4. The first time you go through a material, make sure you maintain a slow and steady pace. The 2nd and 3rd time try to focus on the important ideas or concepts. Write down key-words.
  5. Rather than trying to perfectly reproduce 80% of the information, one should focus on providing at least 2-3 words on everything it refers to.
  6. Never shy away from asking questions. No matter how lame the question or how much of a hard time your colleagues are going to provide, it is always better than not having asked a question that could have saved you from failing your exam.

Concerning the other subjects, I personally loved cell biology. Everyone had to study for each and every lab course and no one knew who the next person evaluated by the teacher was going to be. In cell biology there are lots of processes that have to be understood. On YouTube I had found Khan Academy videos which were a great help, but there are many others you can try.

Biostatistics and biophysics were not even remotely close to my area of interest. I found it challenging to study for these subjects and I would highly recommend studying the material over the course of the semester and not letting it pile up before the exam. I feel a sense of shame for not being familiar, even one week prior to the final examination, with some of the instruments in the biophysics lab. Also, I had never conducted an experiment from start to finish and I deeply regret not doing so. Get some hands-on experience and try to watch attentively whenever someone else is doing it.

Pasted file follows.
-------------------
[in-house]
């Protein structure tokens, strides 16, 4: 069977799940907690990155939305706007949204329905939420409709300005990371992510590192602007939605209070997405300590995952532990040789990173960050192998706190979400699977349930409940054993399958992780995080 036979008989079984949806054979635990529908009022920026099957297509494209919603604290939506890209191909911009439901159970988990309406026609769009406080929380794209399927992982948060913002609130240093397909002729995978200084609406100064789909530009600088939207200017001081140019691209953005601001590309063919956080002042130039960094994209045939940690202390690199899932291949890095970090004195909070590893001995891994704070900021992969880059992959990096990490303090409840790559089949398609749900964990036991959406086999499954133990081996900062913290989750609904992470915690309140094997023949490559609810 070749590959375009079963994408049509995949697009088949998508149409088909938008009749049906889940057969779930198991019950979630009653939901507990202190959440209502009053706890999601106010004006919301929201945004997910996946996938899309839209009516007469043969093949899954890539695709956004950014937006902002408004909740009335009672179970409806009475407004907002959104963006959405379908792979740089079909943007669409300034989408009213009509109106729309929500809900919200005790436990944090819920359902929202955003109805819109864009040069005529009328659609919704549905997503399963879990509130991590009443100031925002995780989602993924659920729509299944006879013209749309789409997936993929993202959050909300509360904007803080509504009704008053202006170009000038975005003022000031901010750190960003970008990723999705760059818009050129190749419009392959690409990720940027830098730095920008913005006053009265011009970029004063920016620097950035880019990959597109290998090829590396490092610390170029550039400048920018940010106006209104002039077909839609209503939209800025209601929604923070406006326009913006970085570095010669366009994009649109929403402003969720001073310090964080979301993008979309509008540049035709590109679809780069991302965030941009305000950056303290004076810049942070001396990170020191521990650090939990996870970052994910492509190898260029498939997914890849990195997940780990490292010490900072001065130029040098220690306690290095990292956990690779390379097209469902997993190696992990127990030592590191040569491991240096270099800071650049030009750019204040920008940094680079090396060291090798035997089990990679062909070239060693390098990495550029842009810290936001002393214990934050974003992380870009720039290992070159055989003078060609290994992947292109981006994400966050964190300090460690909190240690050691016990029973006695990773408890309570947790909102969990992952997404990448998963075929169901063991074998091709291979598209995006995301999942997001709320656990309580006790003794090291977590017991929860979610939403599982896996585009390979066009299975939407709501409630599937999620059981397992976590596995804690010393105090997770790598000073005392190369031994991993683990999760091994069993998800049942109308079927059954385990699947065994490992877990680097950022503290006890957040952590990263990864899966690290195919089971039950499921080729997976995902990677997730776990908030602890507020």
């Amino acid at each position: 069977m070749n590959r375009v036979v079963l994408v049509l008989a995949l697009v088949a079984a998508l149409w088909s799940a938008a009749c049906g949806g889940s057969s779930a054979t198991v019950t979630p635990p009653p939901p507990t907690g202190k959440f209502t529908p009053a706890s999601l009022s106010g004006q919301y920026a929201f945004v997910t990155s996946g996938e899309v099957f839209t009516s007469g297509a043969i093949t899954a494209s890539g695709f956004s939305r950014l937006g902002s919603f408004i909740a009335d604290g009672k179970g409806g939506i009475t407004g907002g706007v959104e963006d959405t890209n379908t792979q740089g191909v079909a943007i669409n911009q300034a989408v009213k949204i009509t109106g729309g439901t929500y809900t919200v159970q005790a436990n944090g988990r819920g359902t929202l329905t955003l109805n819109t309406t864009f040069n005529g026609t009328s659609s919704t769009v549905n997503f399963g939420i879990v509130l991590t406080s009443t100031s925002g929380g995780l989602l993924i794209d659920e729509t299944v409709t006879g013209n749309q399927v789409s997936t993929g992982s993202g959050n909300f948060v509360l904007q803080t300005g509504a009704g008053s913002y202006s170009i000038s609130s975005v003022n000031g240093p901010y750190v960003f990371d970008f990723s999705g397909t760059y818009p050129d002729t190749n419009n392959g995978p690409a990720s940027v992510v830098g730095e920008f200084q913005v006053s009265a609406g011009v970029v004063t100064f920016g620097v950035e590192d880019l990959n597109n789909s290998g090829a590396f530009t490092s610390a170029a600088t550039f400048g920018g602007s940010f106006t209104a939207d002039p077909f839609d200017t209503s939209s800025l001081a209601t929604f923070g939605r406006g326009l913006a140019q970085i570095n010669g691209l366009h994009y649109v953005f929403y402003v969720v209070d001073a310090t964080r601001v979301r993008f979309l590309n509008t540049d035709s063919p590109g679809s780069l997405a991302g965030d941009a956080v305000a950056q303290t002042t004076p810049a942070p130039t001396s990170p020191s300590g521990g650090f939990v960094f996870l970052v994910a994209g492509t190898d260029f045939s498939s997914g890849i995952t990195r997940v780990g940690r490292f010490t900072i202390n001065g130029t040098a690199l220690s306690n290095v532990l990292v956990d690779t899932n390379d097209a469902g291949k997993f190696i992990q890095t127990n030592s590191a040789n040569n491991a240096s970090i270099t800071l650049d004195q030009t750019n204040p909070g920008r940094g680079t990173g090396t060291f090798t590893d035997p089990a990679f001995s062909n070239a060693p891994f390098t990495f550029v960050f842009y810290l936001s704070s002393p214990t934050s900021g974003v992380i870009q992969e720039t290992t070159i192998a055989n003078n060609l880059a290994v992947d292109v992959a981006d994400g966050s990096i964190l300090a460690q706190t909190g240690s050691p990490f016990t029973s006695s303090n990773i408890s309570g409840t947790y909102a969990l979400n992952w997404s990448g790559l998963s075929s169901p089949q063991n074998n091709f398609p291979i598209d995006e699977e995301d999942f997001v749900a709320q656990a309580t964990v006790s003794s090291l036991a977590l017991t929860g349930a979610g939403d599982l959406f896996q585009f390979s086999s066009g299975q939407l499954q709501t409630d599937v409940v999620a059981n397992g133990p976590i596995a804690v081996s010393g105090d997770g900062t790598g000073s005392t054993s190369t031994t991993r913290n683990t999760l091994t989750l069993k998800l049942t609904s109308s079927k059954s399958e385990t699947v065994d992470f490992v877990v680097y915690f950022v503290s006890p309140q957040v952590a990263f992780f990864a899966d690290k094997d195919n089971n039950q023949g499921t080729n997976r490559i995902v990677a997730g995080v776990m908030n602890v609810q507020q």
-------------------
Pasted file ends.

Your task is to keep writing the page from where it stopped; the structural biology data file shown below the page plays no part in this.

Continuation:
Mainly, if you manage to get through the first semester successfully, the one that follows will be way nicer. Even if you experience failure during your first semester (and if you spend more time complaining than actually studying, chances are, you are fighting a losing battle), try to make the most of your second as it is a lot closer to real medical practice than the first one.

I have presented some general information about my personal experience and these are just a few thing I wish I had known during my first year of medical school.

Some conclusions:

  • Patience is a virtue indeed. It takes some time for the confusion to disappear entirely so try not to be too hard on yourself when you stumble every once in a while.
  • We’re only human. Do not hesitate to ask for help and advice from those that have made it through because they understand how you feel and most would be happy to help.
  • Get organized. Make sure you complete each of your tasks every week and take advantage of your free time to the fullest. I find that proper management of your activities is a sign of maturity – finding the balance between work and leisure, renouncing the unessential and focusing on what matters most.
  • Know your limits, your strengths and weaknesses. Discover how, when and where you study most efficiently.
  • There are many more things to discuss, but I don’t want to take away the pleasure of experiencing first-hand what it means to be a freshman. It feels incredible after you understand what it is all about. You might not agree with what I had to say and feel free to share your opinions, questions and suggestions with us. We will do our best to help anyone that needs it.